I also drive a stickshift car (a subcompact) and I upshift at 2500 - 3000 rpm on my little car also based on "what sounds right".

But I will go by what you veterans say, since the whole point at the end is to get the best fuel numbers.
Really you're not. Unless you are bumping off the rev limiter, you are not even close tp the mechanical limits of the engine - as long as everything is properly adjusted and your oil is good and at the proper level.

Keeping the revs low is best for economy for the most part (sendler is the eco king), but don't sweat the revs.

One downside to consistent low revs, with any engine but especially the CBR, is the build-up of deposits in the combustion chamber. Revving the engine helps to move deposits out of the engine. We have heard stories here about member that are running the CBR gently, and end up with detonation damage and burned valves. That's typical of a collection of deposits in the chamber.

Some of the issues could be caused by poor fuel quality and a lack of adequate detergents. One thing that I feel is a good idea for any engine is running a strong fuel system cleaner like Chevron Techron Concentrate (1oz per gal) at least one per season. Techron will remove deposits from the intake valves and combustion chamber as well as clean the injector.

I run it every spring in all my vehicles.
 

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56,000 miles on my 2011. Half of it coasting with the clutch in. No issues with engine longevity.
Good to hear, but not everyone has been so lucky with the CBR though.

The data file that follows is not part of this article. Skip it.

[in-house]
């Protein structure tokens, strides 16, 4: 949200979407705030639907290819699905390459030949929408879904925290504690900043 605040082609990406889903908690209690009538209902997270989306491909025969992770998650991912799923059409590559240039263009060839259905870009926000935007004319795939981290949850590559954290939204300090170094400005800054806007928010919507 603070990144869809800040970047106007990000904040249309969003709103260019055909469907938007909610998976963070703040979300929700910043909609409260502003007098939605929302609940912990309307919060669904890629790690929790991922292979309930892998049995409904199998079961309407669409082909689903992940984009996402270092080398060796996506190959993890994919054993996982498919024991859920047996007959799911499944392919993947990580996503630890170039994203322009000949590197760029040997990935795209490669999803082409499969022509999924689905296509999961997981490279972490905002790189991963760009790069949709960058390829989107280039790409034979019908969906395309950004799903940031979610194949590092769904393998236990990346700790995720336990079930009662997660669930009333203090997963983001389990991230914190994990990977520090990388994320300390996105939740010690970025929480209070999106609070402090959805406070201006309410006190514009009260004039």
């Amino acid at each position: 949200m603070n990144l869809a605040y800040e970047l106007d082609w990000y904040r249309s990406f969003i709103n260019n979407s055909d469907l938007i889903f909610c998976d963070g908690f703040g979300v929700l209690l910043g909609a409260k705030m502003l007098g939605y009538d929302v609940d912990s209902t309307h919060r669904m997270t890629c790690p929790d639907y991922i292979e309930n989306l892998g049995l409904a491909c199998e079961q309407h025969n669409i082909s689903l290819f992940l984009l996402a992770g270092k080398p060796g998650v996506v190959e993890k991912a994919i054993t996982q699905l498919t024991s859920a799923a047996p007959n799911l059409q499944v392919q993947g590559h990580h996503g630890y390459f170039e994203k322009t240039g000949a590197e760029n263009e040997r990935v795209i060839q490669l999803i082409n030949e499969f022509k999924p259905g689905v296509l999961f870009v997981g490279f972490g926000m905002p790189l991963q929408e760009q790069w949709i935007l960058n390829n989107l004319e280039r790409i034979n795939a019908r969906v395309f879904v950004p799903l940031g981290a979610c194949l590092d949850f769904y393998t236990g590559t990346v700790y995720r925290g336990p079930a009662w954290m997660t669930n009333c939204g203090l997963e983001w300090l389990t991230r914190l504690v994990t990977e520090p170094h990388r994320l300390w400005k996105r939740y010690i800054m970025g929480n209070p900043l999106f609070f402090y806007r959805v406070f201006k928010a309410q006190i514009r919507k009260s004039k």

It's possible some of the issue are related to use of poor quality gas with minimal detergents.
 

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Those aren't the ones I'm thinking of, and none were the "oil filter in backwards" failures either.

The ones I'm thinking about were burned valves and damage to the piston from detonation. There was never a conclusive answer, but based on how the owners described their riding style it fit that it could have been caused by a build-up of deposits.

Running a fuel system cleaner annually is just basic maintenance, but it may have additional benefits in this case.
 

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One thing that I feel is a good idea for any engine is running a strong fuel system cleaner like Chevron Techron Concentrate (1oz per gal) at least one per season. Techron will remove deposits from the intake valves and combustion chamber as well as clean the injector.

I run it every spring in all my vehicles.
You recommended that stuff so often you should become a sales person for them. :grin2: